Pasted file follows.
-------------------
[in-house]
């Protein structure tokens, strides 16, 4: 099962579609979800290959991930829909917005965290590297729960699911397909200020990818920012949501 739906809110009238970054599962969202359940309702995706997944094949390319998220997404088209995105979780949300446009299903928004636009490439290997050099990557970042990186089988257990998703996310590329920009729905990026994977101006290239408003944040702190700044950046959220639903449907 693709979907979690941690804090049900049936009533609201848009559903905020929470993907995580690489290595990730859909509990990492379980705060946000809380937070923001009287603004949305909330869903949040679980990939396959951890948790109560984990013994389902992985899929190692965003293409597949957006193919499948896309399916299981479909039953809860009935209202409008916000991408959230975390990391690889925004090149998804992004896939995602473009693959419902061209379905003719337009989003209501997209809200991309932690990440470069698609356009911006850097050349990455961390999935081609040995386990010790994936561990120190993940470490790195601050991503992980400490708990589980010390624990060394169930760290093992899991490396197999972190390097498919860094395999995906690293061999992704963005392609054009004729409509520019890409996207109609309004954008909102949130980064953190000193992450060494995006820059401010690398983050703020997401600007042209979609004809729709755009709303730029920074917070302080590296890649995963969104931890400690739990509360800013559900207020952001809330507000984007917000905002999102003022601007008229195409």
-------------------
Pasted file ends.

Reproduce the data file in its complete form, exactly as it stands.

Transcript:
[in-house]
């Protein structure tokens, strides 16, 4: 099962579609979800290959991930829909917005965290590297729960699911397909200020990818920012949501 739906809110009238970054599962969202359940309702995706997944094949390319998220997404088209995105979780949300446009299903928004636009490439290997050099990557970042990186089988257990998703996310590329920009729905990026994977101006290239408003944040702190700044950046959220639903449907 693709979907979690941690804090049900049936009533609201848009559903905020929470993907995580690489290595990730859909509990990492379980705060946000809380937070923001009287603004949305909330869903949040679980990939396959951890948790109560984990013994389902992985899929190692965003293409597949957006193919499948896309399916299981479909039953809860009935209202409008916000991408959230975390990391690889925004090149998804992004896939995602473009693959419902061209379905003719337009989003209501997209809200991309932690990440470069698609356009911006850097050349990455961390999935081609040995386990010790994936561990120190993940470490790195601050991503992980400490708990589980010390624990060394169930760290093992899991490396197999972190390097498919860094395999995906690293061999992704963005392609054009004729409509520019890409996207109609309004954008909102949130980064953190000193992450060494995006820059401010690398983050703020997401600007042209979609004809729709755009709303730029920074917070302080590296890649995963969104931890400690739990509360800013559900207020952001809330507000984007917000905002999102003022601007008229195409």